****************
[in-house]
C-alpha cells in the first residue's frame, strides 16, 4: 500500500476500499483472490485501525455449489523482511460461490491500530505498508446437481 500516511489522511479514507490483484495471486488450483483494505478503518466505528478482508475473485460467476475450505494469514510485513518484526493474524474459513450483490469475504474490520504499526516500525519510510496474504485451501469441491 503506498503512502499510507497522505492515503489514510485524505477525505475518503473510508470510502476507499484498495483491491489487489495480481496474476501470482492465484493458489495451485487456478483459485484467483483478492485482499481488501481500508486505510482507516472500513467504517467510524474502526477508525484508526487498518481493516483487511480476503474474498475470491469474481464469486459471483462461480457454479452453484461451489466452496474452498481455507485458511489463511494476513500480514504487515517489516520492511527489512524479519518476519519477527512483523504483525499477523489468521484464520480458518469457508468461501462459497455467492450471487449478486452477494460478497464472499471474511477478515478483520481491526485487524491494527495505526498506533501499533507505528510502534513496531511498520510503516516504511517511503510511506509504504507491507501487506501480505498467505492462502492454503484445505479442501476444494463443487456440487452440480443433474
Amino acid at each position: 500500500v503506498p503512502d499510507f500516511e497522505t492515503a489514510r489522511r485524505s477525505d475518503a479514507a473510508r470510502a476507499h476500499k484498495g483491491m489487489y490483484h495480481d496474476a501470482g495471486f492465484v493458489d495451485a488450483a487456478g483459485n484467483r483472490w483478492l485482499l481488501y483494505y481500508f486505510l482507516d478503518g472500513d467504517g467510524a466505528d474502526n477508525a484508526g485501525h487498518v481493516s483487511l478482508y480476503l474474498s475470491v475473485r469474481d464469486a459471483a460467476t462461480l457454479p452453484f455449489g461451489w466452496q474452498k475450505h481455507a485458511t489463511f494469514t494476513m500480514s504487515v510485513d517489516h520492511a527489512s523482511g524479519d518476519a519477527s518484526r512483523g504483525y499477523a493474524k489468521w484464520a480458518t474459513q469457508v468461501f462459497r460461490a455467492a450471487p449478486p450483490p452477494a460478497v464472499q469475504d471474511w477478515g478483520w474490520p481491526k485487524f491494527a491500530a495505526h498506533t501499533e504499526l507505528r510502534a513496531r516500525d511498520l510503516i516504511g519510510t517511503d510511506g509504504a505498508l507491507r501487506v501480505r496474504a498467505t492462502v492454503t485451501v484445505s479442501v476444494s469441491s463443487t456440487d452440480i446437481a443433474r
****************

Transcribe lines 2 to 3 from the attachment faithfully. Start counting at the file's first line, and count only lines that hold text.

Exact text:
C-alpha cells in the first residue's frame, strides 16, 4: 500500500476500499483472490485501525455449489523482511460461490491500530505498508446437481 500516511489522511479514507490483484495471486488450483483494505478503518466505528478482508475473485460467476475450505494469514510485513518484526493474524474459513450483490469475504474490520504499526516500525519510510496474504485451501469441491 503506498503512502499510507497522505492515503489514510485524505477525505475518503473510508470510502476507499484498495483491491489487489495480481496474476501470482492465484493458489495451485487456478483459485484467483483478492485482499481488501481500508486505510482507516472500513467504517467510524474502526477508525484508526487498518481493516483487511480476503474474498475470491469474481464469486459471483462461480457454479452453484461451489466452496474452498481455507485458511489463511494476513500480514504487515517489516520492511527489512524479519518476519519477527512483523504483525499477523489468521484464520480458518469457508468461501462459497455467492450471487449478486452477494460478497464472499471474511477478515478483520481491526485487524491494527495505526498506533501499533507505528510502534513496531511498520510503516516504511517511503510511506509504504507491507501487506501480505498467505492462502492454503484445505479442501476444494463443487456440487452440480443433474
Amino acid at each position: 500500500v503506498p503512502d499510507f500516511e497522505t492515503a489514510r489522511r485524505s477525505d475518503a479514507a473510508r470510502a476507499h476500499k484498495g483491491m489487489y490483484h495480481d496474476a501470482g495471486f492465484v493458489d495451485a488450483a487456478g483459485n484467483r483472490w483478492l485482499l481488501y483494505y481500508f486505510l482507516d478503518g472500513d467504517g467510524a466505528d474502526n477508525a484508526g485501525h487498518v481493516s483487511l478482508y480476503l474474498s475470491v475473485r469474481d464469486a459471483a460467476t462461480l457454479p452453484f455449489g461451489w466452496q474452498k475450505h481455507a485458511t489463511f494469514t494476513m500480514s504487515v510485513d517489516h520492511a527489512s523482511g524479519d518476519a519477527s518484526r512483523g504483525y499477523a493474524k489468521w484464520a480458518t474459513q469457508v468461501f462459497r460461490a455467492a450471487p449478486p450483490p452477494a460478497v464472499q469475504d471474511w477478515g478483520w474490520p481491526k485487524f491494527a491500530a495505526h498506533t501499533e504499526l507505528r510502534a513496531r516500525d511498520l510503516i516504511g519510510t517511503d510511506g509504504a505498508l507491507r501487506v501480505r496474504a498467505t492462502v492454503t485451501v484445505s479442501v476444494s469441491s463443487t456440487d452440480i446437481a443433474r